Philosophy
Mind -  the Hard Problem - Philosophy

Mind - the Hard Problem

Posted by Aneela Shahzad on

How the mind works – is an absolute mystery to mankind.

Though it is not the only ‘hard problem’, there are many others. For instance there are all the irreducible fundamentals or universals, like time, space and force that cannot be explained in terms of any components they would bear.

The fact is, all things are explained by their components, like – what is water, a combination of Hydrogen and oxygen, what is oxygen, a combination of electrons and protons, what is an electron, a combination of energy and spin. In this customary/essential way of explaining things we inevitably always end up at some fundamental entities that we just know they exist, but we cannot tell what they are made of, and because of this, these fundamentals become a hard problem, coinciding with the hard problem of conscience – how does the mind know some things that have no material components and is the mind not itself such a fundamental!

Time, space and force are such entities that we just know exist, but cannot see or touch, or know a particle such as a timeaton or a spaceaton or a forceaton that carries them. In the case of force, we formulate it in terms of mass and acceleration. And if we come to think of it, both mass and acceleration have no building blocks of the sort similar to those of force, the resetting of which would convert them to one another. They are, like one chair added to one apple cannot make two cars, diametrically different things. Such that when force is produced as a mass hits another mass with a speed, scientists have no clue as to what is actually carried from one mass to the other in material terms.

Is it so, that at the quantum level, the subatomic particles are actually nothing but packs of energy and have no component of matter at all. In that case the hard problem can be subverted in the sense that one form of energy is inter-convertible with another form of energy, but still scientist would not have any clue as to how packets of energy change into impact, except that we all know them to do so.

This type of dilemma was faced by scientist very early and since has always been pushed under the rug. Quoting Noam Chomsky, ‘All of this is normal science, and like much normal science, it was soon shown to be incorrect… The properties of matter, Newton showed, escape the bounds of the mechanical philosophy. To account for them it is necessary to resort to interaction without contact. Not surprisingly, Newton was condemned by the great physicists of the day for invoking the despised occult properties of the neo-scholastics’. Newton had shown concern over the fact that gravity, a force, acts at a distance, without material contact – there is no detectable ‘photon’ or ‘graviton’ that carries this force from source to object.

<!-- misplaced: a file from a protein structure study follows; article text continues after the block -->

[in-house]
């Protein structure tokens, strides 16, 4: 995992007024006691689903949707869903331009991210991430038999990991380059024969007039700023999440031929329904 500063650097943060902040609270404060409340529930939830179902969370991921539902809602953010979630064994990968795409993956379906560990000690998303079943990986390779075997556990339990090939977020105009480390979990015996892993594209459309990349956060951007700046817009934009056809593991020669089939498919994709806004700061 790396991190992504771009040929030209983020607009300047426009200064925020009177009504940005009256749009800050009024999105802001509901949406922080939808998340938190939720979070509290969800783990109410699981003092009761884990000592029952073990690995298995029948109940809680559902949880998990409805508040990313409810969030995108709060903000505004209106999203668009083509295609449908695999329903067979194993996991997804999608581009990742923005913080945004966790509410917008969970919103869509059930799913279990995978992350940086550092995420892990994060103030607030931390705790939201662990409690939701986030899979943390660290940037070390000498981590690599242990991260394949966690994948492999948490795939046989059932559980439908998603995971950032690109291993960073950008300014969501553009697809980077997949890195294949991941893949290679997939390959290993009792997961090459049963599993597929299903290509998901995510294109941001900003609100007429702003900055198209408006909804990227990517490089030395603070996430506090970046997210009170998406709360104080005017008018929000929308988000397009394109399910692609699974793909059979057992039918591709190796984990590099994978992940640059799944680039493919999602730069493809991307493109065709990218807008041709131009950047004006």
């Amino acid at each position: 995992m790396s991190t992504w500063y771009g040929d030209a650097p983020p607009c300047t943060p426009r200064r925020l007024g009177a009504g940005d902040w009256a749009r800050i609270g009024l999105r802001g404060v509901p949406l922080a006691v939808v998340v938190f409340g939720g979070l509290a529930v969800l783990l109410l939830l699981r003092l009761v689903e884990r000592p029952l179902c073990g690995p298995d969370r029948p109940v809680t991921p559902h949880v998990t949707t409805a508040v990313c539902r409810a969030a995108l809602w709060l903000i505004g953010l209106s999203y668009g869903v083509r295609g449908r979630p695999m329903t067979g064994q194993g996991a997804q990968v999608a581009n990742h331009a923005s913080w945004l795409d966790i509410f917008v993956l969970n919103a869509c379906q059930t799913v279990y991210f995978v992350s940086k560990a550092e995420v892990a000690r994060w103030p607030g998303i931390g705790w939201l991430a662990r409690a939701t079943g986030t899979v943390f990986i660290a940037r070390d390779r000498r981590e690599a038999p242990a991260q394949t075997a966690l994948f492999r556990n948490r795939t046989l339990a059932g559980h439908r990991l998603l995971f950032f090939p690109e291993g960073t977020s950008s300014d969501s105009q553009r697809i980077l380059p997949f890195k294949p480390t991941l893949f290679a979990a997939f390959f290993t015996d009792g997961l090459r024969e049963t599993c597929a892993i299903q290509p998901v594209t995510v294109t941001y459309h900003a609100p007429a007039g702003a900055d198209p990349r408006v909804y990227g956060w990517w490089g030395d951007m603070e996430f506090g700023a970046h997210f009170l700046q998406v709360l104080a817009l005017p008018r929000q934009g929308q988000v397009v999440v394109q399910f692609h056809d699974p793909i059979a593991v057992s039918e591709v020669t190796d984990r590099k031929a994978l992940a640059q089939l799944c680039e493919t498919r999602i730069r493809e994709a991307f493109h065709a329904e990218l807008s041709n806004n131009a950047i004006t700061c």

The mind-problem is similar to this is some ways, but as we have direct experience of it, we may realize it more profoundly. We know that the brain, with all its grey matter, neurons and synapses, is the station wherefrom the thought emerges. In the urge for a material basis, many scientist disregard the ‘soul’ as being an independent entity and bearer of thought, but still, the grey-matter, which is essentially ‘matter’, cannot be said to be in itself the bearer of thought either. Like Leibniz explained, ‘imagine someone walking through an expanded brain as one would walk through a mill and observing all its mechanical operations’ – nowhere, according to Leibniz, would such an observer see any conscious thoughts. So, essentially the question becomes as to when, where and how the material action between synapses change into thought? Thought being a totally non-material, ‘idea’ – the wonder is, how did matter change into non-matter and how did that non-matter become so picturesque?

The biological examination of the brain, which does tell us a lot about the complexity of the apparatus that aids us to think, an apparatus which also effects the thought in many ways, and tells us about mind-body relation - nevertheless is only about molecules, neurons and the electric impulses that move between them. But the thought, as we behold it, seems to be a completely separate domain. We can think of the particles and the movements and have a qualia of all that too, but all the other thoughts we have, have so many other qualia that they cannot be justified with one grey-matter impulse alone.

For this reason, the mind as opposed to the brain cannot be a form of ‘emergence’, a phenomenon which says that when two entities (e.g. Oxygen, Hydrogen) combine to form a third one (water), the properties of the third are altogether different from those of the first two. ‘Emergence’ caters for physical properties, such that the properties of all three in the given example are detected in parallel to each other’s, like we would compare the color, mass, spectrum or chemical reaction of each to other two – which are almost the same number of properties with different results. But here in the mind we see that synapses between grey cells creates an emergence of innumerable variety and senses – innumerable because the richness of our experiences is always increasing and we have no idea where its limits are. So what emerges in the form of thoughts is a set of properties which has innumerable and manifold possibilities and cannot be equated with the very limited number of physical properties.